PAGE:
On the 14 th February 1975 the Lodge celebrated its Fiftieth Anniversary at a special meeting at which the guest of honour was the Provincial Grand Master W.Bro. Donald Forrester accompanied by a large number of the Provincial Executive, Grand Lodge Officers and other distinguished masons.

After all this elation and celebration the Lodge settled back into its usual routine for a number of years, membership was still around the one hundred mark and there was a steady stream of worthy candidates seeking membership. 1976 saw the services of W.Bro. Tom Brooker rewarded with promotion to Grand Rank and a year later he celebrated his fifty years in the craft.

The Lodge continued to flourish but numbers gradually declined as many of the older members passed away whilst candidates were still restricted to two each year. In 1983 a period of turbulence enveloped the Lodge, as the Senior Warden and Master Elect died in office leaving the position of Master vacant for the coming year but by popular consent W.Bro. Tom Brooker was elected to serve in this position for a second term. 1985 saw W.Bro. Eric Perrin installed in the chair in March only to suffer a fatal heart attack in September before he could conduct his first ceremony. Once again the Past Masters rallied round but the problems were not at an end for in 1988 the Senior Warden declined to accept the position of Master and once again a Past Master, W.Bro. Gifford stepped into the breach and fulfilled the duties for a second term.

On the 21 st November 1989 , W.Bro. Tom Brooker passed away after completing 62 years in the craft having been initiated in 1927.

1989 saw Bro. Davenport, and W.Bros. Tomlin and Anderson presented with Certificates from the Provincial Grand Master commemorating their Fifty years in Freemasonry and this achievement was again marked in 1944 when Bros. Newcombe and Rouse were similarly honoured.

There were more problems to resolve in 1990 with the sudden death of W.Bro. Newbold, our worthy secretary, and also Bro. Joe Foster who had for many years been the lodge Organist.

In fact the 90’s saw the sad loss of many well respect past masters and members as age took its toll which severely depleted the lodge numbers.

In 1993 W.Bros. Harold Tristram and Jack Gifford were elected to honorary membership in recognition of their valued services to the Lodge over the years and again in 1999 W.Bro. Chris Worrell a regular attendee and guest organist was similarly honoured.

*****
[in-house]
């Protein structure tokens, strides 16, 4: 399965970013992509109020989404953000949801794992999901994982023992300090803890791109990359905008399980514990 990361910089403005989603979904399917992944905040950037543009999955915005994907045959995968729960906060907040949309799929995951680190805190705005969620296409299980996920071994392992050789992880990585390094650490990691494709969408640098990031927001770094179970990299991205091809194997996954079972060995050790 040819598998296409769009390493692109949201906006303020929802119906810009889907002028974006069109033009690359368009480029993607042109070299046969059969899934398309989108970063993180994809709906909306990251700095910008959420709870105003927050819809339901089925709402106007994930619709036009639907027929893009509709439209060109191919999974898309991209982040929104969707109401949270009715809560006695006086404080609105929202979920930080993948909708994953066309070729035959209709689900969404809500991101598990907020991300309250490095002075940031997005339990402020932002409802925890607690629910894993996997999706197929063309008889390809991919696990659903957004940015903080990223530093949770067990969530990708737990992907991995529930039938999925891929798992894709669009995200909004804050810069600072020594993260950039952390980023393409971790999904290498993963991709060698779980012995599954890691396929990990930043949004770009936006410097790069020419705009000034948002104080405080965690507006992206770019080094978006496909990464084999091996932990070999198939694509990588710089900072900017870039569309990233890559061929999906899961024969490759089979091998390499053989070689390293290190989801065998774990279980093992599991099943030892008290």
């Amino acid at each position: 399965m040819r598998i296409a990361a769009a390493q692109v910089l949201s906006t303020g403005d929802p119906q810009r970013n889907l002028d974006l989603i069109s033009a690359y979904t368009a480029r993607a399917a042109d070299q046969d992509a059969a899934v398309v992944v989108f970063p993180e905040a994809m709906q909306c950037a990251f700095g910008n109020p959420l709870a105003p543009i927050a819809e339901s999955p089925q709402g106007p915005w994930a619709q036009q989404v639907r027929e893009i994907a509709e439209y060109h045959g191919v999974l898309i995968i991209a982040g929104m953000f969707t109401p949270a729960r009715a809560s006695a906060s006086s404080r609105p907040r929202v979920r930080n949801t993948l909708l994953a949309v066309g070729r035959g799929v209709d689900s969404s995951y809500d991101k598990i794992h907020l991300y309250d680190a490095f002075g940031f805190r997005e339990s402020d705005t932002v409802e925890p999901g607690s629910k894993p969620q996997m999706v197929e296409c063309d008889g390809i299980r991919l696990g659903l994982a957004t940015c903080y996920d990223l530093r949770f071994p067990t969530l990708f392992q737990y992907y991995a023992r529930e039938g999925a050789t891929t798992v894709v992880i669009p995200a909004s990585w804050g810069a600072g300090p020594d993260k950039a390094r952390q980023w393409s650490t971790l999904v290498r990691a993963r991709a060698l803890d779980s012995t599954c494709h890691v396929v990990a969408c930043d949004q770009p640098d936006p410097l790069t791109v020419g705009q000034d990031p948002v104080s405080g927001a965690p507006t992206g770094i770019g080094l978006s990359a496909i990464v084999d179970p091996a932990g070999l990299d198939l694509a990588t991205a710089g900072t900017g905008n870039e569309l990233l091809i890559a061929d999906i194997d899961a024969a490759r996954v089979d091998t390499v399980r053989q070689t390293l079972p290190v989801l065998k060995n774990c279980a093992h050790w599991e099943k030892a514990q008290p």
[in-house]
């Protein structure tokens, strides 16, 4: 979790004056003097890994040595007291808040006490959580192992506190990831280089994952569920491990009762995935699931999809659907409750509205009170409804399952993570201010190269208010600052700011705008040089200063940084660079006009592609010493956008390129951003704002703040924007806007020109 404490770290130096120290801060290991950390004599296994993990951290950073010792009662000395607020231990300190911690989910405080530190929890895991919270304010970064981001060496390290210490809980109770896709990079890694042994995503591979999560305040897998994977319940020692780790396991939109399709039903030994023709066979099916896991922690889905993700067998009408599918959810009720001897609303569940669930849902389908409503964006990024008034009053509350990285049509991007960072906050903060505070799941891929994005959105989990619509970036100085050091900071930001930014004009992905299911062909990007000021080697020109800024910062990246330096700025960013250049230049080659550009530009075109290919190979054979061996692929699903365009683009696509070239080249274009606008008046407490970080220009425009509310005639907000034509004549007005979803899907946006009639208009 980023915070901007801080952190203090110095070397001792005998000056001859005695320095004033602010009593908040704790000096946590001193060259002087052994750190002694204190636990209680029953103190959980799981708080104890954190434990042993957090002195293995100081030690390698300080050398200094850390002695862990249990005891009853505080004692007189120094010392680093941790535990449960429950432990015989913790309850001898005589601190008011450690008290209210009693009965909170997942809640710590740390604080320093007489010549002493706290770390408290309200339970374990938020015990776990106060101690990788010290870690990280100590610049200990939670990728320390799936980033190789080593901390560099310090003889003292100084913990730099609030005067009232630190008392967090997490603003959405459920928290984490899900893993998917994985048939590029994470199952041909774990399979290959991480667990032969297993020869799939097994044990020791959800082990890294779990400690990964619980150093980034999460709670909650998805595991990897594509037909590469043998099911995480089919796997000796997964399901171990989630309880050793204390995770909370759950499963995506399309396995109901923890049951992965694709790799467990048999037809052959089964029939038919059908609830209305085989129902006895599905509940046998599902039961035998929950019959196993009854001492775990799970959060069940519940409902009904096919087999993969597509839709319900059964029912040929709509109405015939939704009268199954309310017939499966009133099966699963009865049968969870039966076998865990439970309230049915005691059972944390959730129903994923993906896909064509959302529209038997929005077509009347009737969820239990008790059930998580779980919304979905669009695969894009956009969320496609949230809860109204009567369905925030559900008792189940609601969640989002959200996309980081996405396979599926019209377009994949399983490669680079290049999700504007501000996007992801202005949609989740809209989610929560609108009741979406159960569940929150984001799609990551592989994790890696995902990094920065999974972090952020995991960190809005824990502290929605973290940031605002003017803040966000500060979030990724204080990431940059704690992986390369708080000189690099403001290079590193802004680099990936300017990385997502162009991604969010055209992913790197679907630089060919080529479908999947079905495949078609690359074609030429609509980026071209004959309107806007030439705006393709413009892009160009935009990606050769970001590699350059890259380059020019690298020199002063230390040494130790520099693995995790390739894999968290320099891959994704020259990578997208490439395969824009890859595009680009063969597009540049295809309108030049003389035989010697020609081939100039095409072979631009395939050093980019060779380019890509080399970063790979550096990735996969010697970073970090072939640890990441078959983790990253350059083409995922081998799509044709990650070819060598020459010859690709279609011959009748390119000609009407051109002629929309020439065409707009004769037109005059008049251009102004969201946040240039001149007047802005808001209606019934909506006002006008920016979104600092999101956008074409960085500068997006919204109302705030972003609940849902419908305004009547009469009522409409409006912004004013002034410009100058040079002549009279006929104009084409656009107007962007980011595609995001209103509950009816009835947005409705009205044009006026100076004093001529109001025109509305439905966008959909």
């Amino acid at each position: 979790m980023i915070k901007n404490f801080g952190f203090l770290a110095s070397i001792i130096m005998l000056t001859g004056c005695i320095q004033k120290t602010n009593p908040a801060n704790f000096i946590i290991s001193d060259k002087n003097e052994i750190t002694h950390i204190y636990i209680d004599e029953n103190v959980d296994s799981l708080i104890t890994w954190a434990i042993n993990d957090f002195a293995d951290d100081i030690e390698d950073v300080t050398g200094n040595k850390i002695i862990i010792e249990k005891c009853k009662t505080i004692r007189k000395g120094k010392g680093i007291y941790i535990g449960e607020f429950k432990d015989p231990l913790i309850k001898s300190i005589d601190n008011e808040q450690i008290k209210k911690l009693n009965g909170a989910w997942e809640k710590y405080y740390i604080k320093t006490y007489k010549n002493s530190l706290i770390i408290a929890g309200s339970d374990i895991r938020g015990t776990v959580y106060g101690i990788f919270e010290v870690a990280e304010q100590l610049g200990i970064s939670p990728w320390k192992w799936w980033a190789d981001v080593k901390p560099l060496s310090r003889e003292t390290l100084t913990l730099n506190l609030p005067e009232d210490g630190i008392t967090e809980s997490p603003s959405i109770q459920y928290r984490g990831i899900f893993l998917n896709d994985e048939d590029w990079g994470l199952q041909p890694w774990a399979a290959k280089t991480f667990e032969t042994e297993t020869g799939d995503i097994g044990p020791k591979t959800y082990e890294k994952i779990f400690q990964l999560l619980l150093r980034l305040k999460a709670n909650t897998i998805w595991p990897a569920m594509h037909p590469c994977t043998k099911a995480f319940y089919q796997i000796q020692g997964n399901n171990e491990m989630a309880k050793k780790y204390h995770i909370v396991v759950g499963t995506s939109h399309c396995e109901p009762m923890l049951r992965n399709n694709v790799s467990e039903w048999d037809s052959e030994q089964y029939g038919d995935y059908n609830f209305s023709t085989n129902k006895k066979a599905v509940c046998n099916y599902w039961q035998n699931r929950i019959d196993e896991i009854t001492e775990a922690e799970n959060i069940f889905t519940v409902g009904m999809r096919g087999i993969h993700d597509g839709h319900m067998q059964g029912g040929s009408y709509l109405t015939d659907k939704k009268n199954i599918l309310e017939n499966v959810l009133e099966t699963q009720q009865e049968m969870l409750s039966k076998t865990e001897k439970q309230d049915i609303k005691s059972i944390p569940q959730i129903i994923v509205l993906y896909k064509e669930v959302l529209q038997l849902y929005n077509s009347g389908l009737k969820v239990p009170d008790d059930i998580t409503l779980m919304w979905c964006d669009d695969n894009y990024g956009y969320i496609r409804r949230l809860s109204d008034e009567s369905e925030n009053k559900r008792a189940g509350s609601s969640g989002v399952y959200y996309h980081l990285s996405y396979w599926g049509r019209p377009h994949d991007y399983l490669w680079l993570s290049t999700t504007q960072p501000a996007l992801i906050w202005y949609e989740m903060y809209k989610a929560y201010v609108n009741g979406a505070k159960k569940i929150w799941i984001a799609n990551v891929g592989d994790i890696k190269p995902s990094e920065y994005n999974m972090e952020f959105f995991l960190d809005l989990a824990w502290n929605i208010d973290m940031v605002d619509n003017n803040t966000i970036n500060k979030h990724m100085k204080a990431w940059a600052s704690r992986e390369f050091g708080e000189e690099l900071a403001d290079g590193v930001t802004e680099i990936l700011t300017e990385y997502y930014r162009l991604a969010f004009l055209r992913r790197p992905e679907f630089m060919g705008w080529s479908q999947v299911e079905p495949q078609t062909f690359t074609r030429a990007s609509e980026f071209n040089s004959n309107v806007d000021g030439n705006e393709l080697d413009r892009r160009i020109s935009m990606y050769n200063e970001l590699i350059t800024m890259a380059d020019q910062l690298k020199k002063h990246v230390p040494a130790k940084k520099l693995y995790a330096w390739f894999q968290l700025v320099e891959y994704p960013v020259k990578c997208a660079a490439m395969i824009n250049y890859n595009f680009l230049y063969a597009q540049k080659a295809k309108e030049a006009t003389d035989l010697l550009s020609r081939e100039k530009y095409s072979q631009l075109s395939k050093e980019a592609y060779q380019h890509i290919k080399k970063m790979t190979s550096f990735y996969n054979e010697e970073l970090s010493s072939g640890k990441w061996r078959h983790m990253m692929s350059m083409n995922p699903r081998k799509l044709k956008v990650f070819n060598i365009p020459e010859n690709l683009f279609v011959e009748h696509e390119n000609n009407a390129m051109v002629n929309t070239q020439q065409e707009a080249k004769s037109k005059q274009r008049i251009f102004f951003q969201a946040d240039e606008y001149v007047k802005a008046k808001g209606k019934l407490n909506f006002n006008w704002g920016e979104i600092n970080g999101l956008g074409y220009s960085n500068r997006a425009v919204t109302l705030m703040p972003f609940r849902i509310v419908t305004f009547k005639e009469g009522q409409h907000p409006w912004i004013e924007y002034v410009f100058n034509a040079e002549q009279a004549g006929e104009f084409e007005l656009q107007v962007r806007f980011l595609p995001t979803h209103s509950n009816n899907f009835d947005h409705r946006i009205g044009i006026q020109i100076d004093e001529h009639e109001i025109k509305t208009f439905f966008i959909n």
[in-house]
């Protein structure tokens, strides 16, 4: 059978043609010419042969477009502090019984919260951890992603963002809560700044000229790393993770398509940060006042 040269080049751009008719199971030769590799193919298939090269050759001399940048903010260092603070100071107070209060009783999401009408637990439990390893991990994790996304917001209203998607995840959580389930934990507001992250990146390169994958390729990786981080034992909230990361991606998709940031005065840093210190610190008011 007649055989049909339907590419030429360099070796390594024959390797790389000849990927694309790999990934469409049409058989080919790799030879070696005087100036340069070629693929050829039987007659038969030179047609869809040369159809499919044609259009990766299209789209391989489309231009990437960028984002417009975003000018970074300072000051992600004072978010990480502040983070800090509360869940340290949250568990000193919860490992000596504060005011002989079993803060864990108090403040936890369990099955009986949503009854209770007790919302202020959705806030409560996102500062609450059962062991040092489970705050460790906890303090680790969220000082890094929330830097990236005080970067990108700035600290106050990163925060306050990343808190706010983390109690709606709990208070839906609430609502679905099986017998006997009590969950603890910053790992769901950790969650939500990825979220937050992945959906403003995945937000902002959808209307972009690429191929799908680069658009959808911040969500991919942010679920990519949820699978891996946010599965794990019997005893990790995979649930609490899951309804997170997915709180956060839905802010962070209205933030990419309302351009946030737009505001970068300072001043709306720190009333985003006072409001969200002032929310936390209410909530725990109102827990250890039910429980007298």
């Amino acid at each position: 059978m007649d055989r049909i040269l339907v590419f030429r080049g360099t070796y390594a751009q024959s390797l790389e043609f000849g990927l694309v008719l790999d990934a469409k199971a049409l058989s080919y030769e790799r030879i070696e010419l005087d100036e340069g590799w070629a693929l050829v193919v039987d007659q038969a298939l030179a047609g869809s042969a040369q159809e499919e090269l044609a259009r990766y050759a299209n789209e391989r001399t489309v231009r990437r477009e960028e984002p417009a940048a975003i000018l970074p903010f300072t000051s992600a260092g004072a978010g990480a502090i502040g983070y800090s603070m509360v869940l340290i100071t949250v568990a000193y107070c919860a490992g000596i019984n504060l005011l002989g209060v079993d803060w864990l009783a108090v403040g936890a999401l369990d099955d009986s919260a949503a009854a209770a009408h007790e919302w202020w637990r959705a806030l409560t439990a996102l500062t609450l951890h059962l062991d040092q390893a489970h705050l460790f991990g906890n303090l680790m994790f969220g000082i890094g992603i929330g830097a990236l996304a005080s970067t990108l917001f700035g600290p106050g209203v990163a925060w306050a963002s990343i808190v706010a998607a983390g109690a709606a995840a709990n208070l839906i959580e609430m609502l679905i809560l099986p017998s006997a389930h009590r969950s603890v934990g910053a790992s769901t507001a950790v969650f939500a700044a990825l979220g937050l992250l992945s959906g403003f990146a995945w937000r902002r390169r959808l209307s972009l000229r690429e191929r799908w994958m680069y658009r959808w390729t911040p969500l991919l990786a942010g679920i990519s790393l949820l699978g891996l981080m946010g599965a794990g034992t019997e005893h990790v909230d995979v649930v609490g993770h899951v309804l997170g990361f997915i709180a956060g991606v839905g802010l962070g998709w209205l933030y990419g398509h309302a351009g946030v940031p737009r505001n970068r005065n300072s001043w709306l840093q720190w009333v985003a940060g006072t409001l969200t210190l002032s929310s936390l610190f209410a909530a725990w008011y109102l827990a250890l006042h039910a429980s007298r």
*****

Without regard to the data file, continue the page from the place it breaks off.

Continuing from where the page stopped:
On the 11 th February, 2000 the Lodge celebrated its seventy-fifth Anniversary at a special meeting attended by the Assistant Provincial Grand Master, W.Bro. Michael Gardiner and many distinguished masons. The minutes of the consecration meeting held in 1925 were read, a magnificent oration was given by the Provincial Grand Chaplain, W.Bro. Revd Andrew Davey and a resume of the Lodge history given by W.Bro. Ray Leafe after which a sumptuous Festive Board was enjoyed by both members and their guests.

In February 2002 W.Bro. Michael Gardiner Deputy Provincial Grand Master, a very good friend of the Lodge over the years, was elected to honorary membership of the Lodge.

Copperplate writing and then typewriters have given way to computers over the years and we have been fortunate in this respect to have as a member W.Bro. Julian Harcourt, a software consultant, who has been of inestimable value over recent years not only in the Lodge as a dedicated mason but also in the creation of a database together with associated programmes and this website.

Although the name of Brooker has disappeared from the Lodge we still have a link with the past. W.Bros. Tony and Clive Nott being the great nephews of the Founder who did so much to make it all possible, Brother Fred Nott, whose initiative built the Icknield Halls (so called we like to think after the Lodge which were its first regular customer) and opened the door to Freemasonry in Letchworth.

Eighty years on our membership is now 43 but the Lodge remains in good heart and true to its Founders ideals. It has a good team of Past Masters to steer its course and, above all, a nucleus of younger members who should ensure that it will continue to thrive and grow in the years ahead.

Members of the Icknield Lodge - November 1999

Bro. R. Leafe. PPAGReg. Secretary.